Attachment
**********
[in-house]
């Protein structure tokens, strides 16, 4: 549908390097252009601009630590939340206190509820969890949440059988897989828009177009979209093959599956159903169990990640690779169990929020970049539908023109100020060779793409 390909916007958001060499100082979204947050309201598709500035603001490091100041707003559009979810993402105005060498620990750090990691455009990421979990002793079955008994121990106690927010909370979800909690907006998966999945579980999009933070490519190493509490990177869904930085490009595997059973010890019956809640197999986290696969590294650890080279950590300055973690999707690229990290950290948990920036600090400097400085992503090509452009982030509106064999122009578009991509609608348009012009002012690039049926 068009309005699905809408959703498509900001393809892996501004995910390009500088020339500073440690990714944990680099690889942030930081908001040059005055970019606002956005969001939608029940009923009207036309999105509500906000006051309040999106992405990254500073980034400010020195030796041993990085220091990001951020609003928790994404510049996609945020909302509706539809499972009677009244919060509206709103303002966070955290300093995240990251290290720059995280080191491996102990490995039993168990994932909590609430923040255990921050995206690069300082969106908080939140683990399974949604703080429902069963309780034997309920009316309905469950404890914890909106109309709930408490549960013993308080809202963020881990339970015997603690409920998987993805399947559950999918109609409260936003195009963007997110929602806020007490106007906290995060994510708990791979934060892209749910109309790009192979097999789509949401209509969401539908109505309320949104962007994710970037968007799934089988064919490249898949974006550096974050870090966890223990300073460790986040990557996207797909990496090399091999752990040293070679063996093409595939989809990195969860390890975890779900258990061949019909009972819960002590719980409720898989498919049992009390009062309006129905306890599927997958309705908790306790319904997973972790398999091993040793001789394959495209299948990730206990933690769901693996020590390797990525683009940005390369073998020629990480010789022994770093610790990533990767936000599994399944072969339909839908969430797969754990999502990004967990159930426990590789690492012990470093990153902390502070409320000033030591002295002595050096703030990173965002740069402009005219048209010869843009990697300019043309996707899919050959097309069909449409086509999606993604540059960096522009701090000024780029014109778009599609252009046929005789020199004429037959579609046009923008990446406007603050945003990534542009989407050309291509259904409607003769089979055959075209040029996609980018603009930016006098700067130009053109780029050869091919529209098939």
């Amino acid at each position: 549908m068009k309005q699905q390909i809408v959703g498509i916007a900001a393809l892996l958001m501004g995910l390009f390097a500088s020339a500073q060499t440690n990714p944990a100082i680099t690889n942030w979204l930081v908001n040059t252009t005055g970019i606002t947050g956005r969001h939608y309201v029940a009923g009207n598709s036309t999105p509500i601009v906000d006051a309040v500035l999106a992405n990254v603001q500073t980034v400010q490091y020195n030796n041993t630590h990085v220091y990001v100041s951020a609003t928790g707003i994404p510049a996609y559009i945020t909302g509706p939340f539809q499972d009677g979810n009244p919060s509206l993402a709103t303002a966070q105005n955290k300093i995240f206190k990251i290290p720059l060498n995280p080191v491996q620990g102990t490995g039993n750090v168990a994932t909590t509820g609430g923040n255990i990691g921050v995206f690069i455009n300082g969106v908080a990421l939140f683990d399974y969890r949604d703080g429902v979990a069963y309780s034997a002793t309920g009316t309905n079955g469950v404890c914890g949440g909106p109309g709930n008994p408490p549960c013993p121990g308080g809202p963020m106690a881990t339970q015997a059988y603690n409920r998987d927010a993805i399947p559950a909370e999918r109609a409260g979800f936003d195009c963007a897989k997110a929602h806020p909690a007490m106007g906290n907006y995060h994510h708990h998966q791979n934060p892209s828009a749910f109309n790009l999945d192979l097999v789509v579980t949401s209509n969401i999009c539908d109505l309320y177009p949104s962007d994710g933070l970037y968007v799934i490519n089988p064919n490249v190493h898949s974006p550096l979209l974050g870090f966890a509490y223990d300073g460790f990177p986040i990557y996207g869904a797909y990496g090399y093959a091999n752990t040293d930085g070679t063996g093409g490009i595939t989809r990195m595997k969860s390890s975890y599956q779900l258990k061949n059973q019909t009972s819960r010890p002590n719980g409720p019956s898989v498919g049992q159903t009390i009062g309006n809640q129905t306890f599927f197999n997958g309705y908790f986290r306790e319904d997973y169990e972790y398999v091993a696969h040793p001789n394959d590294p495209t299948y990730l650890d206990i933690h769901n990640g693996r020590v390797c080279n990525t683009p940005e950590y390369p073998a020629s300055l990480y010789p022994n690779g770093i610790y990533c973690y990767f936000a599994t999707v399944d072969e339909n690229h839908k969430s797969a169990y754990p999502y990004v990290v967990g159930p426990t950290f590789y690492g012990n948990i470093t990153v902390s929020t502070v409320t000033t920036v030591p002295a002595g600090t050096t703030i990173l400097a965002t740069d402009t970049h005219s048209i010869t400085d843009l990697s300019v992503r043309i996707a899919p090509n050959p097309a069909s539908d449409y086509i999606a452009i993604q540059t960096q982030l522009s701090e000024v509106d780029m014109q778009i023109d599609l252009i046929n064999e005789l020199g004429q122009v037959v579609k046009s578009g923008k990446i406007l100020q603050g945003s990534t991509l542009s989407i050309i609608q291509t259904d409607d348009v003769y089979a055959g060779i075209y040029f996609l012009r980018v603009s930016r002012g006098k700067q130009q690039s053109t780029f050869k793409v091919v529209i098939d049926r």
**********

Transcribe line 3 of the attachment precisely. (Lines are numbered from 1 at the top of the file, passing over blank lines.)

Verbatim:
């Amino acid at each position: 549908m068009k309005q699905q390909i809408v959703g498509i916007a900001a393809l892996l958001m501004g995910l390009f390097a500088s020339a500073q060499t440690n990714p944990a100082i680099t690889n942030w979204l930081v908001n040059t252009t005055g970019i606002t947050g956005r969001h939608y309201v029940a009923g009207n598709s036309t999105p509500i601009v906000d006051a309040v500035l999106a992405n990254v603001q500073t980034v400010q490091y020195n030796n041993t630590h990085v220091y990001v100041s951020a609003t928790g707003i994404p510049a996609y559009i945020t909302g509706p939340f539809q499972d009677g979810n009244p919060s509206l993402a709103t303002a966070q105005n955290k300093i995240f206190k990251i290290p720059l060498n995280p080191v491996q620990g102990t490995g039993n750090v168990a994932t909590t509820g609430g923040n255990i990691g921050v995206f690069i455009n300082g969106v908080a990421l939140f683990d399974y969890r949604d703080g429902v979990a069963y309780s034997a002793t309920g009316t309905n079955g469950v404890c914890g949440g909106p109309g709930n008994p408490p549960c013993p121990g308080g809202p963020m106690a881990t339970q015997a059988y603690n409920r998987d927010a993805i399947p559950a909370e999918r109609a409260g979800f936003d195009c963007a897989k997110a929602h806020p909690a007490m106007g906290n907006y995060h994510h708990h998966q791979n934060p892209s828009a749910f109309n790009l999945d192979l097999v789509v579980t949401s209509n969401i999009c539908d109505l309320y177009p949104s962007d994710g933070l970037y968007v799934i490519n089988p064919n490249v190493h898949s974006p550096l979209l974050g870090f966890a509490y223990d300073g460790f990177p986040i990557y996207g869904a797909y990496g090399y093959a091999n752990t040293d930085g070679t063996g093409g490009i595939t989809r990195m595997k969860s390890s975890y599956q779900l258990k061949n059973q019909t009972s819960r010890p002590n719980g409720p019956s898989v498919g049992q159903t009390i009062g309006n809640q129905t306890f599927f197999n997958g309705y908790f986290r306790e319904d997973y169990e972790y398999v091993a696969h040793p001789n394959d590294p495209t299948y990730l650890d206990i933690h769901n990640g693996r020590v390797c080279n990525t683009p940005e950590y390369p073998a020629s300055l990480y010789p022994n690779g770093i610790y990533c973690y990767f936000a599994t999707v399944d072969e339909n690229h839908k969430s797969a169990y754990p999502y990004v990290v967990g159930p426990t950290f590789y690492g012990n948990i470093t990153v902390s929020t502070v409320t000033t920036v030591p002295a002595g600090t050096t703030i990173l400097a965002t740069d402009t970049h005219s048209i010869t400085d843009l990697s300019v992503r043309i996707a899919p090509n050959p097309a069909s539908d449409y086509i999606a452009i993604q540059t960096q982030l522009s701090e000024v509106d780029m014109q778009i023109d599609l252009i046929n064999e005789l020199g004429q122009v037959v579609k046009s578009g923008k990446i406007l100020q603050g945003s990534t991509l542009s989407i050309i609608q291509t259904d409607d348009v003769y089979a055959g060779i075209y040029f996609l012009r980018v603009s930016r002012g006098k700067q130009q690039s053109t780029f050869k793409v091919v529209i098939d049926r």